Several funds which made US. Banker's 1994 bank trust fund survey also achieved recognition this year, according to Thomson. Last year's top ranked fixed-income fund for five-year annualized return from 1989-1993 - Boatmen's Variable Maturity Bond "F" - once again earned front-runner status in this category. While the fund's 1990-1994 rate of return of 9.3% was considerably below its 1989-1993 return of 14.66%, it still took the top spot.
While Boatmen's Variable Maturity Bond "F"'s 1993 15.81% return ranked it as third in the one-year fixed-income segment in USB's July 1994 study, the fund's 1994 standalone performance did not gamer top-ten honors in the 1995 one-year fixed-income category.
With about $188 million in assets, the fund invests in a diversified portfolio of high-grade bonds, notes, and other debt securities issued by the U.S. Treasury, U.S. government agencies, financial institutions and corporations. According to Landers Carnal, Boatmen's chief fixed-income investment officer, the maturity of individual securities selected for the fund is not limited, and the average maturity of the fund may be very long or very short at times. In terms of fund usage, Variable Maturity Bond "F" enjoys a national client base with both public-plan and corporate-plan sponsors, Carnal adds.
Equities Fared Better
While nagging market challenges chipped away at 19,94 fixed-income fund returns, equities emerged with a brighter profile. Garnering premier honors in the one-year equities category last year was BankAmerica's Equity Value (B) Fund, with an 8.6% return. Oriented for personal trust clients, the fund now has about $81 million in assets, according to Keith Wirtz, chief investment officer for global investment management.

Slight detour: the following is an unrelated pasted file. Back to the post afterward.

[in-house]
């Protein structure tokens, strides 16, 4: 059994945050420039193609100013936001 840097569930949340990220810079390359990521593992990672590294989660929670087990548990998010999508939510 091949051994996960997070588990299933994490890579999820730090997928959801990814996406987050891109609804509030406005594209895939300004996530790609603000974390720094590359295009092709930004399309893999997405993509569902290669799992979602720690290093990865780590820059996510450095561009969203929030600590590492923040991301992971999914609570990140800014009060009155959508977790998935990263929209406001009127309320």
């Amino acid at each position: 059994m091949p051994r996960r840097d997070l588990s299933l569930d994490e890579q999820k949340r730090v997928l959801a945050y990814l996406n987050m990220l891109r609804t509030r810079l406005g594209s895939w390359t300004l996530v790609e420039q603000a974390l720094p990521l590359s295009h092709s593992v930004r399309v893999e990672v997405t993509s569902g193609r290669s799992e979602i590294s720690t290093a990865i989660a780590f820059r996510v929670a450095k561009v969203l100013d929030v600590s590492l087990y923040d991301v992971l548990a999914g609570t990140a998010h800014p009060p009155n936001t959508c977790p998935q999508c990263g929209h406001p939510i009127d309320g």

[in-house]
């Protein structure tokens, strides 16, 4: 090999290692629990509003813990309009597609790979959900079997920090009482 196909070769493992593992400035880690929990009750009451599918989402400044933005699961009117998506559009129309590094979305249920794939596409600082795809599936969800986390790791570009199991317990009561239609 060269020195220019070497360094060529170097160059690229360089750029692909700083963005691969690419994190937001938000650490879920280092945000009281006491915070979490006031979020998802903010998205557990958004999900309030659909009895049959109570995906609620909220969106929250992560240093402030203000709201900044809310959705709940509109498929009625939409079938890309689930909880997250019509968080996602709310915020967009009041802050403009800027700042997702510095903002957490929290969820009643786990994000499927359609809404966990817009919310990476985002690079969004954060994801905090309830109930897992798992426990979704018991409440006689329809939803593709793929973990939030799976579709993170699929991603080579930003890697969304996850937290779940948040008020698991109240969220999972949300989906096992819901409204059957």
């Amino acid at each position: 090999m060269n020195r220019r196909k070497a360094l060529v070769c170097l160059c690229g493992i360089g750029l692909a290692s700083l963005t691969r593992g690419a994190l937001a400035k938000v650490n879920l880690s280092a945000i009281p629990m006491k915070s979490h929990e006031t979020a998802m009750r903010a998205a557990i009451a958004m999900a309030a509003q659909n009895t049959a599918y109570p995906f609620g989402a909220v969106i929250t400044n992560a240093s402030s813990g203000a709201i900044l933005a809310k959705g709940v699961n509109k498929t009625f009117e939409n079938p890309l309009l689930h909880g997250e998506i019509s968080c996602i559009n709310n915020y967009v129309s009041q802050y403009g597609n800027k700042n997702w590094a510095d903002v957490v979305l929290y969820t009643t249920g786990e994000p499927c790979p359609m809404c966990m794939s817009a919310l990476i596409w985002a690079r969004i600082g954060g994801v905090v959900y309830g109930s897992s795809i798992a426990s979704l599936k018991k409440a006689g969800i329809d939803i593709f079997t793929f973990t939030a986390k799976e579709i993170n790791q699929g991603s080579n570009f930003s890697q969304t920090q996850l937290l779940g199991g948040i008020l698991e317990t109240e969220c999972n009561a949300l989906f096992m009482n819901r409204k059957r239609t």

The fund's investment objective is to seek capital appreciation while maintaining income at a level above the S&P 500 dividend yield, Wirtz states. Moreover, the hind is managed according to a "value" style, where value is defined as an underpriced stream of future earnings and dividends.
Thinking out loud, Wirtz says it's possible that Equity Value Fund (B) might merge into one of the company's Pacific Horizon proprietary mutual funds. Says Wirtz, "It's something that I would like to see over time, as I believe it's one of those funds that would do well in a retail environment."
Though 1995's top 10 equity funds in the five-year annualized return category for 1990-1994 performance were nowhere near the levels reported in last year's 1989-1993 ranking, they still posted double-digit returns. The top two performers - PNC's Small Cap Growth Fund and Meridian Trust Co.'s EB Special Equity Fund - garnered 22.6% and 17.6% returns, respectively. Their performance bumped them up a notch from the funds' respective third-and-fourth place rankings for five-year growth in 1989-1993, according to Thomson.
With about $302 million in assets at press time, PNC's Small Cap Growth Fund is used for individual trust accounts and charitable accounts. Part of the fund's strategy is to focus on small companies with a market capitalization under $1 billion, according to Bill Wykle, managing director in charge of small capitalization growth equities for PNC Equity Advisors. From that list, PNC develops a universe of companies with the highest growth rates, and also evaluates market dynamics of the company in terms of investor perceptions. Says Wykle, "We want to invest in the best and most rapidly growing companies whose EPS growth is going to get better."
Interestingly, another fund which has earned distinction in recent years for its performance is Meridian Trust Co.'s EB Special Equity Fund. A second-place finisher this year in the five-year performance category, it recently was merged into one of Meridian's existing proprietary funds - the Conestoga Special Equity Fund - notes Joseph E. Stocke, senior investment manager with Meridian Investment Co.
Last year's agitated market for both stocks and bonds represented a formidable challenge for both bank equity and fixed-income trust funds. While 1994's gains paled in comparison to 1993's, many bank trust funds proved they had the muscle to withstand the difficult conditions - and ultimately prevail.